Embracing Dark Mode on the Web

Following the macOS Mojave release last year, which introduced dark mode to the Mac, iOS 13 will include its own system-wide dark mode feature when it launches this fall. This was of great importance to iOS app developers, many of who will be updating their apps to support dark mode. But I think there's something that's being left out, and that's the web.

Anyone who uses dark mode can testify as to how jarring it is to come across an application that only supports a bright color scheme. It's especially blinding in low-light environments where dark mode is often used. The same applies to webpages.

Screenshot showing Wikipedia open in a browser with a dark appearance

To avoid this visual clash, websites should start including a dark color scheme, just like native applications are doing— especially with how much the gap between the two has shrunk. I think this is a substantial user experience improvement for those who have dark mode enabled.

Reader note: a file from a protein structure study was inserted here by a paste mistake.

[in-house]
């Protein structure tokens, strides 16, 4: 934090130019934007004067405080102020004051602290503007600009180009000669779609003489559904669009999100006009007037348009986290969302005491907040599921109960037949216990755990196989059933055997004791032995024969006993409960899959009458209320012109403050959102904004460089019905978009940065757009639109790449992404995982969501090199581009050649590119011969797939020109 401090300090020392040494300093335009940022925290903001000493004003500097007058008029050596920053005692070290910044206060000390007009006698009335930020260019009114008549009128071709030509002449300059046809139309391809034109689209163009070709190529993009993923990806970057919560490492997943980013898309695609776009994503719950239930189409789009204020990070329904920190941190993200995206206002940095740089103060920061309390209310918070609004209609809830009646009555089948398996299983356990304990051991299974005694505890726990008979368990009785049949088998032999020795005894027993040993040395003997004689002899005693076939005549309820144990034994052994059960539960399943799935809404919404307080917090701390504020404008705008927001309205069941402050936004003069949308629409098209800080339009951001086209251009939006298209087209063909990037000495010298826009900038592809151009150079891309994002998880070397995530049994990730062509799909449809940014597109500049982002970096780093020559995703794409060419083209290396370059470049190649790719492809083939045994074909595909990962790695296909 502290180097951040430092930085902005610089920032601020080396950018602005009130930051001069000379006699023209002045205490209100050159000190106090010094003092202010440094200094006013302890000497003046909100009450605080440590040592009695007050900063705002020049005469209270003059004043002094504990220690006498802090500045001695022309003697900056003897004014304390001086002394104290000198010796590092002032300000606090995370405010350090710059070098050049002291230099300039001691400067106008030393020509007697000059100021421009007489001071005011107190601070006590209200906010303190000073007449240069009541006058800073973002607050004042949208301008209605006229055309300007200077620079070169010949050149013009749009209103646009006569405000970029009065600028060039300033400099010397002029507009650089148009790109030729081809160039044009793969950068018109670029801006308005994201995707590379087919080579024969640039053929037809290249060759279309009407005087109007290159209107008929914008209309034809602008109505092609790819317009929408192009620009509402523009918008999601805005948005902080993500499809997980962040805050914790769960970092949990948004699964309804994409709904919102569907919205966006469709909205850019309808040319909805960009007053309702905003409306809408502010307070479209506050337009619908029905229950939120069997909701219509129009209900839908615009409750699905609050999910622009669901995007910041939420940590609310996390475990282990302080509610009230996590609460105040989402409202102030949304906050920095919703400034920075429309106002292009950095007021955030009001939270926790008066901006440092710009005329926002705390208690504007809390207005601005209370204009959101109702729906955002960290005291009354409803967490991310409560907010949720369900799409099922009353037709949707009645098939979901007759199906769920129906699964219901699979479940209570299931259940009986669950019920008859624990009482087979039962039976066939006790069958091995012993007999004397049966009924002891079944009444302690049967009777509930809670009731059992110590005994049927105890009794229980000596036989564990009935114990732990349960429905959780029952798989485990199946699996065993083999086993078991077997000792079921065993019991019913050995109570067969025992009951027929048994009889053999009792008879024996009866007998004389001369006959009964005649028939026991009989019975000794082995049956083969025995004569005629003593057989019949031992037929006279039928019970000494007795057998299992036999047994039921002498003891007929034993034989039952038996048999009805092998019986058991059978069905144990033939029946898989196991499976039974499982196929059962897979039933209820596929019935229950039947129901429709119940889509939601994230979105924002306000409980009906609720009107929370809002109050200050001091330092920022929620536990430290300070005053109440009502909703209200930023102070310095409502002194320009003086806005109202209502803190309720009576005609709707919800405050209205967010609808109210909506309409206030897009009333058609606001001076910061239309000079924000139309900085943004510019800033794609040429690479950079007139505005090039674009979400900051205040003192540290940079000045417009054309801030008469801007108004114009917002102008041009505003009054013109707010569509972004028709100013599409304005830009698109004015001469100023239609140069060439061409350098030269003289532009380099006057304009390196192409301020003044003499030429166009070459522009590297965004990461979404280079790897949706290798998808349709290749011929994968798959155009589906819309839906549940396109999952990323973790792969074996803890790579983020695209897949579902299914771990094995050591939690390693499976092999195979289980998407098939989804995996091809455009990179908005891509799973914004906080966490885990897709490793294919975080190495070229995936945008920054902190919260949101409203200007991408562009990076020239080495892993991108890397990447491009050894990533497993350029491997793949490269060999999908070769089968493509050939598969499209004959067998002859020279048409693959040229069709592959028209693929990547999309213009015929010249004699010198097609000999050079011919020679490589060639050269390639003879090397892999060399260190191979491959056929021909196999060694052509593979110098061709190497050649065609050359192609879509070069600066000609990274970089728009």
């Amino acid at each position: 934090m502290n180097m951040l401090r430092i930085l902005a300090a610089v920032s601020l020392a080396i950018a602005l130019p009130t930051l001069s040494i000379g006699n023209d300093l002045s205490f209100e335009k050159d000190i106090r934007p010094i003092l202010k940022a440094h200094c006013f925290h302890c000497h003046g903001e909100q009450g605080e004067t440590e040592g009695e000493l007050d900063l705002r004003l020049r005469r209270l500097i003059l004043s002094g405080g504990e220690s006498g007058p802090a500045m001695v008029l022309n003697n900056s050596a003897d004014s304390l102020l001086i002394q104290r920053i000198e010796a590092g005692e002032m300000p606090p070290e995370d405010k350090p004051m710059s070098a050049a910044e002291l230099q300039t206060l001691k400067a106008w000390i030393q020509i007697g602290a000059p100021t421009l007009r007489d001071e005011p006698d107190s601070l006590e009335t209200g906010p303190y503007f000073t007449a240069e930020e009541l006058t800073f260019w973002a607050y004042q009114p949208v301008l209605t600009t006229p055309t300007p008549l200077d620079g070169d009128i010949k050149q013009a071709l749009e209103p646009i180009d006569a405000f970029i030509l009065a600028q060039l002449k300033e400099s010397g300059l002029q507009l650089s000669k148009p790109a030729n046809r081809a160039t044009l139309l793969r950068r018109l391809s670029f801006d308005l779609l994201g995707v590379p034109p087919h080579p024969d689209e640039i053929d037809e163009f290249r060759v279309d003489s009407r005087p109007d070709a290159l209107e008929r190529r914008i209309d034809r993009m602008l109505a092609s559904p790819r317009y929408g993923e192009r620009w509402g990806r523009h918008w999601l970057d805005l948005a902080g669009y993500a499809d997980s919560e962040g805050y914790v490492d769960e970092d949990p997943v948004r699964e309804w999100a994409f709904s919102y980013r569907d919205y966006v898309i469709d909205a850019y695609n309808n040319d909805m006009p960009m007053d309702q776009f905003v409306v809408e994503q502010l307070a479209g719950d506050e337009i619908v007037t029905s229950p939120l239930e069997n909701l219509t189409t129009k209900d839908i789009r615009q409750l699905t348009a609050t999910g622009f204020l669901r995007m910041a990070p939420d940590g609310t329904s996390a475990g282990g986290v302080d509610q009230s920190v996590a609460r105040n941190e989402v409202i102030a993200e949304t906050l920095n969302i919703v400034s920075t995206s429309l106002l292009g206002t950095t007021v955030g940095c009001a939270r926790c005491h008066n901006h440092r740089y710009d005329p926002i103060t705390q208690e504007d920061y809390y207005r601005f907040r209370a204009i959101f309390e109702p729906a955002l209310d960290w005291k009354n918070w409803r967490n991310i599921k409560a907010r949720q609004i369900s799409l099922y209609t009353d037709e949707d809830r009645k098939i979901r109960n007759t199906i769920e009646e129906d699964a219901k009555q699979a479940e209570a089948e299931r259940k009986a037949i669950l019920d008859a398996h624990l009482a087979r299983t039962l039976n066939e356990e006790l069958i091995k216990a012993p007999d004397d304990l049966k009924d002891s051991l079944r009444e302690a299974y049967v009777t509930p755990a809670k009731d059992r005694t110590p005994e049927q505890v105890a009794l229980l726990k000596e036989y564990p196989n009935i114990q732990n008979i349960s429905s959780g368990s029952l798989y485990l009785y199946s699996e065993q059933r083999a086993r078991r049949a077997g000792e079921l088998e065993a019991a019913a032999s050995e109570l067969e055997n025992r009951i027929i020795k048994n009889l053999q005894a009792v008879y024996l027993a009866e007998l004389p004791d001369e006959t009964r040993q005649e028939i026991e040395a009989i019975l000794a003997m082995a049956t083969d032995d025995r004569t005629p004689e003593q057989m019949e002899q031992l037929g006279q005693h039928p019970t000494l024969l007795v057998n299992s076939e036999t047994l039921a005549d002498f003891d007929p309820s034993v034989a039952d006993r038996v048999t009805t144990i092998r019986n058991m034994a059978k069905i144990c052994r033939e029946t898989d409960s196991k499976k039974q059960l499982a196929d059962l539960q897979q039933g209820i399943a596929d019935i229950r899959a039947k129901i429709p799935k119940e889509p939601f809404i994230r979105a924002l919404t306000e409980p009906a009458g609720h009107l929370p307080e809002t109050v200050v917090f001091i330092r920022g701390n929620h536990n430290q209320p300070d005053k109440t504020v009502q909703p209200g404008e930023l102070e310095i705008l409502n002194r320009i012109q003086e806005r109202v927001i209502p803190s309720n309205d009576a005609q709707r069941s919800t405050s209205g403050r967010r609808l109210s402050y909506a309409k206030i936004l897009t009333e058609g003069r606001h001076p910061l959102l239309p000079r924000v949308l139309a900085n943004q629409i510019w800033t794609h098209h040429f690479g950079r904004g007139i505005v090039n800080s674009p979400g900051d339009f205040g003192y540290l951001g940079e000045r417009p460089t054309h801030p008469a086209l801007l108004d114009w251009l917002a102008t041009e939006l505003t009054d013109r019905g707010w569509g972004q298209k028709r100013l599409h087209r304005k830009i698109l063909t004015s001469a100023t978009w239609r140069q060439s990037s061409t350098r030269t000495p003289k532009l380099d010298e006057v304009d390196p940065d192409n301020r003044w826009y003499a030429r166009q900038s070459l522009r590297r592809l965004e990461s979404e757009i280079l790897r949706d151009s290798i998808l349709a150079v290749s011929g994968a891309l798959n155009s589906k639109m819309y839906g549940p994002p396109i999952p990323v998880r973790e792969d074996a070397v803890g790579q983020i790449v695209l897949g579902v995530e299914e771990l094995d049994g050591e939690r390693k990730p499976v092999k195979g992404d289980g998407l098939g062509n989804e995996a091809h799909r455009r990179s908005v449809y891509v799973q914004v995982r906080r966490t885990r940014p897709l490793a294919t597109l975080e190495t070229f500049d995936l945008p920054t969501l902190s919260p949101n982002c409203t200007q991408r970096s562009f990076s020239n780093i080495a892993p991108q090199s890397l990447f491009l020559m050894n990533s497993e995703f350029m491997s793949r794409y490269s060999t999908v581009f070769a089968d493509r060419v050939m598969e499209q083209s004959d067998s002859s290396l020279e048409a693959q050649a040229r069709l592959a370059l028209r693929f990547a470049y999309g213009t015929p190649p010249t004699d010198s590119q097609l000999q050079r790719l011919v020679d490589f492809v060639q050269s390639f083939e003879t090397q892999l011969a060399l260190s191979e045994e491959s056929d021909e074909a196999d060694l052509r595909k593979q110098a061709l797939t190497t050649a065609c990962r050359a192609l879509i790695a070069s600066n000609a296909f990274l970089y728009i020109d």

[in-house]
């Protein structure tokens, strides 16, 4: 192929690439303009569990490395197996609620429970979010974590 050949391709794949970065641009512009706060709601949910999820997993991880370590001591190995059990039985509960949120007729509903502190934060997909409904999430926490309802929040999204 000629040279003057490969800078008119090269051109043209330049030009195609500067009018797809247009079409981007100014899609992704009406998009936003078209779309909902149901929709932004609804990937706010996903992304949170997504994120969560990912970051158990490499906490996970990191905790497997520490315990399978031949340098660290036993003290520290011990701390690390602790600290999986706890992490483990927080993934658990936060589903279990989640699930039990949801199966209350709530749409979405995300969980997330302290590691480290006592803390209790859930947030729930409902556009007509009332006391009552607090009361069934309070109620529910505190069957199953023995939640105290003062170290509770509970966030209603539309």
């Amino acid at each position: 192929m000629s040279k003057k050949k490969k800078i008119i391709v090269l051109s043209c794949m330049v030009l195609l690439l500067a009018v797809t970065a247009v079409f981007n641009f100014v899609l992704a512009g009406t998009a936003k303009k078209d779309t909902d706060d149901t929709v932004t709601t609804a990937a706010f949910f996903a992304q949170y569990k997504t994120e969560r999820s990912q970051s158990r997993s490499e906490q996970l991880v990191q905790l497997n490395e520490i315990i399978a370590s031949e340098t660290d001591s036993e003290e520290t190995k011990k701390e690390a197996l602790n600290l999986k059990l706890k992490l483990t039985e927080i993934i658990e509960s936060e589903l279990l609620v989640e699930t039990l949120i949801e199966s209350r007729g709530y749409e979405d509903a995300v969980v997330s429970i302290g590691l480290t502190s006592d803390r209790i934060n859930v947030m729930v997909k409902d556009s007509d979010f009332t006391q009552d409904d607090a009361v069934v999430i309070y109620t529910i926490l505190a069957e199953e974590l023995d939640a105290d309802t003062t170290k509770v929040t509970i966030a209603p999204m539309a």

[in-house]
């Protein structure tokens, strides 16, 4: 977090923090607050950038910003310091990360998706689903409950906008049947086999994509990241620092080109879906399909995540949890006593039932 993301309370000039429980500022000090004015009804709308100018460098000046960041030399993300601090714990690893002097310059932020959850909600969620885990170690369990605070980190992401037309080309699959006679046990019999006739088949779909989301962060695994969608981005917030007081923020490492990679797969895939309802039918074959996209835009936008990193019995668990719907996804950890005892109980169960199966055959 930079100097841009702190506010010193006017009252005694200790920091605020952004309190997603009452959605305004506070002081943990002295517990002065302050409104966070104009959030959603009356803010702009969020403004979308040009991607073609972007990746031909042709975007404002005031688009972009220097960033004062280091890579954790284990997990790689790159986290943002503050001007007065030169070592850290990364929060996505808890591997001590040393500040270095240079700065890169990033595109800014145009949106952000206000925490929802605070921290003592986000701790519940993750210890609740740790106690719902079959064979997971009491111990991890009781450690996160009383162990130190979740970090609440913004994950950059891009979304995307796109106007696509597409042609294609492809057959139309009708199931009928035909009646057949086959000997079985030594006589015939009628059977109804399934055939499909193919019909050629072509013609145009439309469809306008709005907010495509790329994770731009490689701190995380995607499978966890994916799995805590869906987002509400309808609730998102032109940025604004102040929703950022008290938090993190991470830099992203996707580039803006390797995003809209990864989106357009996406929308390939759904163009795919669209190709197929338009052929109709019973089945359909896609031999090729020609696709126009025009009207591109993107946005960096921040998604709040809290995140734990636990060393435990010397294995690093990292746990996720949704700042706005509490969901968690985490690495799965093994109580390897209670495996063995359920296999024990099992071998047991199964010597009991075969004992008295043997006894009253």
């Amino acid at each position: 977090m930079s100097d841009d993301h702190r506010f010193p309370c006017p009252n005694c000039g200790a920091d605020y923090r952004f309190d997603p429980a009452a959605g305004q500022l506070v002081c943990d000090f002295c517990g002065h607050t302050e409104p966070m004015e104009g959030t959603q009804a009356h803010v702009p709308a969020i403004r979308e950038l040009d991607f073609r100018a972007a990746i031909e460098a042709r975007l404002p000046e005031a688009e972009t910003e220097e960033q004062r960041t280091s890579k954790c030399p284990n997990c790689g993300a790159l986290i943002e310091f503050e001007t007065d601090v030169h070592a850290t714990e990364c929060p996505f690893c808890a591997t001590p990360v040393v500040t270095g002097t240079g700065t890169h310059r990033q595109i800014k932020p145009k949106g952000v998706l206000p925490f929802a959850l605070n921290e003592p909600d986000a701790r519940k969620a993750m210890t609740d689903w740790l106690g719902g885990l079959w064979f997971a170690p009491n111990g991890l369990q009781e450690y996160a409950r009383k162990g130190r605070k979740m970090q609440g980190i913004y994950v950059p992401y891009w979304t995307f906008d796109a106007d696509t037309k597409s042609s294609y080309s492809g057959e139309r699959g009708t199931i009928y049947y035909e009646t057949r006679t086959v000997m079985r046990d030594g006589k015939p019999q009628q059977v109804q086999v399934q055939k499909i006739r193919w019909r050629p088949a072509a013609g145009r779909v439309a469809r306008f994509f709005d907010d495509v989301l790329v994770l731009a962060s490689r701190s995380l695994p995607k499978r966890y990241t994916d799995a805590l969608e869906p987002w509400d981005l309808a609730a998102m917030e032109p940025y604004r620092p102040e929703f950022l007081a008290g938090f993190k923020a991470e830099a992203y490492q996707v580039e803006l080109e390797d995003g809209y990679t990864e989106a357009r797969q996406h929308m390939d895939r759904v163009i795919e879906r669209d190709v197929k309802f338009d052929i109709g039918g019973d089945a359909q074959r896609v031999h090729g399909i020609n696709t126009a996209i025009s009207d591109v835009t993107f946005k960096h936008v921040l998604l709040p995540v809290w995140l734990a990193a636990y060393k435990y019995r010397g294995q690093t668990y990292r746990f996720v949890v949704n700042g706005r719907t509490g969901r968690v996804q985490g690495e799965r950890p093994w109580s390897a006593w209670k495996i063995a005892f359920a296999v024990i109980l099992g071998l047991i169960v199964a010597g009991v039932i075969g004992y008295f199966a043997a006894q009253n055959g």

How This Site is Built

For this website, I decided to use the static site generator Eleventy. There’s a lot to like about Eleventy, such as its support for a variety of templating formats. I’m using mostly EJS for the page structure and Markdown for written content.

I was finding that Eleventy wasn’t robust enough to handle assets like stylesheets the way I wanted, so to resolve this I decided to use gulp.js. The main task compiles and minifies my SASS files and minifies any JavaScript files as well.

One of the nice features of Eleventy is a built-in server which automatically updates whenever template files change. It makes local development a lot easier. I wrote a corresponding gulp task so that any asset files are also rebuilt whenever they are edited.

Finally, to make everything work well together, I have the following scripts defined in my project.json file.

"start": "gulp && (eleventy --serve & gulp watch)"
"build": "gulp && eleventy"